CP Editorial: Parking woes on east campus lot are well worth the sacrifice

If you are a student at the University of Missouri, you may have noticed some congestion when you park in AV-14. As you look around, trying to figure out why you can’t find a parking space, you see large, unfinished greenhouses under construction in what used to be a part of your lot.

While a lot of people see these structures as the primary cause of the lack of empty parking spaces, I see it as an opportunity for many students on campus. The campus greenhouse facilities provide students with on-campus jobs, experience, and research opportunities.

Now, some of you may be thinking that MU already has enough greenhouses as is. Although MU does have multiple greenhouses, the increase in plant-related research means students and researchers have outgrown the facilities already being used. Also, some of the older greenhouses are not up-to-date on the new technologies, which doesn’t make them the most well-suited option for extensive research.

The project proposal for the new East Campus Plant Growth Facilities Complex being built in AV-14 states that the construction will include two greenhouses. These two greenhouses will provide 28 compartments and 52 to 77 growth chambers. Growth chambers allow for researchers to control the environment including things such as temperature, amount of light, and humidity levels. The addition of these greenhouse will increase the number of accessible growth chambers on campus by more than three times its current size.Michelle Brooks, greenhouse coordinator at the University of Missouri, explained that the East Campus Greenhouses are better suited for research because they contain improvements in equipment and they are more environmentally controlled.

Brooks also stated that students could use the height of the new greenhouses to their advantage. She says that because the East Campus Greenhouses will be taller than the existing greenhouses, they are better for growing tall plant species, such as maize or certain grasses.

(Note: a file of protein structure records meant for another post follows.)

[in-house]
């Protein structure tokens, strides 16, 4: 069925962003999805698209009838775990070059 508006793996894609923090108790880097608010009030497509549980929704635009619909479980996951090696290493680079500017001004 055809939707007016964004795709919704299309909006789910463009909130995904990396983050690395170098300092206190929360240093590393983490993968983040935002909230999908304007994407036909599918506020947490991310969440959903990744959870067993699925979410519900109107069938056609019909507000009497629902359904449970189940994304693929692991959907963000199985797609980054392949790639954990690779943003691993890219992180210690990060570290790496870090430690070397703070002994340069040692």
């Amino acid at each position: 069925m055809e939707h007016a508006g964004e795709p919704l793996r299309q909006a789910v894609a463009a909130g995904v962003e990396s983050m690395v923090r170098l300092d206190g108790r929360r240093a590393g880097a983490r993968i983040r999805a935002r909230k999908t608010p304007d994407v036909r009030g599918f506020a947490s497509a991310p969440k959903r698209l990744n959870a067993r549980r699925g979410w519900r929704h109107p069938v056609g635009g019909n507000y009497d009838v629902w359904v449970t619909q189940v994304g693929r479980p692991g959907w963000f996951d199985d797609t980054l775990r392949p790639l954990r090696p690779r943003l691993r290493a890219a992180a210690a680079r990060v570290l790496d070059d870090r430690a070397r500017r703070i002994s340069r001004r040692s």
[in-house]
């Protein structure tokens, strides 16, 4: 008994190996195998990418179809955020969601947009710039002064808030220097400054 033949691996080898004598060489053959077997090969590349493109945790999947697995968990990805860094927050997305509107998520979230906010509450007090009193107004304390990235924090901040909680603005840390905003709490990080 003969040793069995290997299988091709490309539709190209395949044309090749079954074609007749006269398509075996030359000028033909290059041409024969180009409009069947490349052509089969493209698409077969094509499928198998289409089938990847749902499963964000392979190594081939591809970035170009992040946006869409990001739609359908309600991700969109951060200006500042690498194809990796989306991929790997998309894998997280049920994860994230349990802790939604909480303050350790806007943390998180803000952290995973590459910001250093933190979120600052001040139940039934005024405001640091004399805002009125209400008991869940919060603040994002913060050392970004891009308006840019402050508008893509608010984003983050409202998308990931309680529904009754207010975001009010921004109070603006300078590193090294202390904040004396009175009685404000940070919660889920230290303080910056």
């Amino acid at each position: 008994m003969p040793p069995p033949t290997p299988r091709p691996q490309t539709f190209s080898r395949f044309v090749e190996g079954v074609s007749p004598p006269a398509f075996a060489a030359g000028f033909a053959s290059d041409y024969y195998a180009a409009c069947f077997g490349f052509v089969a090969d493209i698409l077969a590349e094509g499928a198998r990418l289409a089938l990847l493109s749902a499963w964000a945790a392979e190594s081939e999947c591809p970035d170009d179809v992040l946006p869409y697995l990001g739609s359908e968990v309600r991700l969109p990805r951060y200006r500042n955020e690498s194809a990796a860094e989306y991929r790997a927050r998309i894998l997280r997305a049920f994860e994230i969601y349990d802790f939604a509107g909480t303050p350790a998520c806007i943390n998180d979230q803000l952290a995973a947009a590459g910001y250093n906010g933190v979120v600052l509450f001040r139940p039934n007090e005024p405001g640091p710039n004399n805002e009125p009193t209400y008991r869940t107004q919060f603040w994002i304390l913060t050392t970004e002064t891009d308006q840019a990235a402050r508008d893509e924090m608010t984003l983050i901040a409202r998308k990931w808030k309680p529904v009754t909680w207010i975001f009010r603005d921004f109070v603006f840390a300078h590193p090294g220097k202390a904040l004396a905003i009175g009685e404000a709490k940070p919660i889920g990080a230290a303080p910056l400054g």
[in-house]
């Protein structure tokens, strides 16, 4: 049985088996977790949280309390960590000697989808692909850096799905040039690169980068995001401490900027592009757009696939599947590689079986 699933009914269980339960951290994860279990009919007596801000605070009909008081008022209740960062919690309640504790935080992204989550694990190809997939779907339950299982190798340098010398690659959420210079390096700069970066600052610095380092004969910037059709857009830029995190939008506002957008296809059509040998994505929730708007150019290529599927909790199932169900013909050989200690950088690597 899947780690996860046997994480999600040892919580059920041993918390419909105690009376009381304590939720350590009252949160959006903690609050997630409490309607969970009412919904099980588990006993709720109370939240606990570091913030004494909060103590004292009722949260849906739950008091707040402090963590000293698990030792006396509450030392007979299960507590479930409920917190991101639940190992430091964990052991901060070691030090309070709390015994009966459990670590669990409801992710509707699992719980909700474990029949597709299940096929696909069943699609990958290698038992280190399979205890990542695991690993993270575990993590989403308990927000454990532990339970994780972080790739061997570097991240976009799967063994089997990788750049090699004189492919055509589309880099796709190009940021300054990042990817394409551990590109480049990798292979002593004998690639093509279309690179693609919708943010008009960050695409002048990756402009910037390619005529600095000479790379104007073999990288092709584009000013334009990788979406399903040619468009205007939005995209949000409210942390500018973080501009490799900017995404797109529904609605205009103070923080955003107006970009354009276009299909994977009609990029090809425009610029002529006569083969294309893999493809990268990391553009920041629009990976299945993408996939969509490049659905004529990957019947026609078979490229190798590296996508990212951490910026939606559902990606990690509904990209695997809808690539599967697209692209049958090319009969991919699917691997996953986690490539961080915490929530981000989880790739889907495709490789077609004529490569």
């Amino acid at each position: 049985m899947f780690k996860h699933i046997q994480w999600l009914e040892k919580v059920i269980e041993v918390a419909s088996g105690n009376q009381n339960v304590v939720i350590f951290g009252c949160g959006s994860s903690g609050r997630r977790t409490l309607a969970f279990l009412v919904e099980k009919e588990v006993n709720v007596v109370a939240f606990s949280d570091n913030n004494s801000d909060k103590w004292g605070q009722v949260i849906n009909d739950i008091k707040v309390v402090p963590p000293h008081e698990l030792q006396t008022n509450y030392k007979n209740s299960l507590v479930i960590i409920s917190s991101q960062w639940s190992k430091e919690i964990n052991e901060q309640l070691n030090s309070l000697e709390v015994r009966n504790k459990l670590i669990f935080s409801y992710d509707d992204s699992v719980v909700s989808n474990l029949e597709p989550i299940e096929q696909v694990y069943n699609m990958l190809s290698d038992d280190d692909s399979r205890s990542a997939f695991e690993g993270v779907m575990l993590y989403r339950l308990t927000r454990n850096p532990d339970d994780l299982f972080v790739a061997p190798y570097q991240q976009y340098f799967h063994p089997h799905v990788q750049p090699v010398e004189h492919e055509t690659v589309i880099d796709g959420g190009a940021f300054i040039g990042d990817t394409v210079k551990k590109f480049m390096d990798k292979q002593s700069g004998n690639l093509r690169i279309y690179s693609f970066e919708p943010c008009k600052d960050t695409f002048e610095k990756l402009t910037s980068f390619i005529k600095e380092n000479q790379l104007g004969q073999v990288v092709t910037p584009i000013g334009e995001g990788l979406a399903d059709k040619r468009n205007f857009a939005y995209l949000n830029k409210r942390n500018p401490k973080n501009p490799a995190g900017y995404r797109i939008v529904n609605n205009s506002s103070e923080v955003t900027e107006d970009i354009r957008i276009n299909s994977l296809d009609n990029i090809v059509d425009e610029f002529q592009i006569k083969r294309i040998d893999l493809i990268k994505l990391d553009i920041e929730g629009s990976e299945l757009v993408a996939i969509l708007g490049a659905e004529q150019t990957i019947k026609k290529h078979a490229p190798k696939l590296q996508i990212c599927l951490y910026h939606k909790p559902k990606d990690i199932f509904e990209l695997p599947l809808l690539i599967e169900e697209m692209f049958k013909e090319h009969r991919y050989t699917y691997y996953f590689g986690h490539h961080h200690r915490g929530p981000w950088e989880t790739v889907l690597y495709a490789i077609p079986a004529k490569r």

These greenhouse complexes make a wonderful contribution to the plant sciences program and to the College of Agriculture, Food, and Natural Resources at MU. They supplement student learning because they allow students to conduct their own research on a variety of topics including physiological structures of plants, plant anatomy, and plant genes.

The demand for altering plant genes to make crops more efficient is higher now than ever. Gene altering is a way to make crop production more efficient, and there is a lot of crop research being done in the campus facilities. The greenhouse structures allow for students to be more prepared and have more experience post-graduation when they are searching for a job within the plant sciences industry.

Although the East Campus greenhouses may cause parking inconveniences from time to time, they also provide many others with an abundance of opportunities within the plant science industry. Next time you get frustrated driving up and down the aisles, desperate for a single open spot, consider how much these greenhouses will help future students at MU.

Tessa Jennings

About the Author Tessa Jennings

Hey everyone! My name is Tessa Jennings, and I am a freshman at the University of Missouri, majoring in plant sciences with an emphasis in breeding, biology, and biotechnology and minoring in science and agricultural communications and agribusiness. My passion for agriculture began four years ago when I made the decision to join FFA in my hometown of Ashland, Missouri. Although I have always lived in a rural community, I wasn’t aware of the importance of the agriculture industry until high school. Becoming an active member in the National FFA Organization opened my eyes to agriculture and helped me determine that I want to go into this industry. Choosing to go to the University of Missouri is one of the best decisions that I have made for myself. Not only am I receiving an excellent education, but this college has also provided me with lifelong friends and experiences, and it is only the beginning of four years for me. I’m really excited that I have the opportunity to be a part of the CAFNR Corner Post. I am very passionate about the agriculture industry and I hope that this experience will help me to advance my knowledge of the industry so that I can become a better advocate.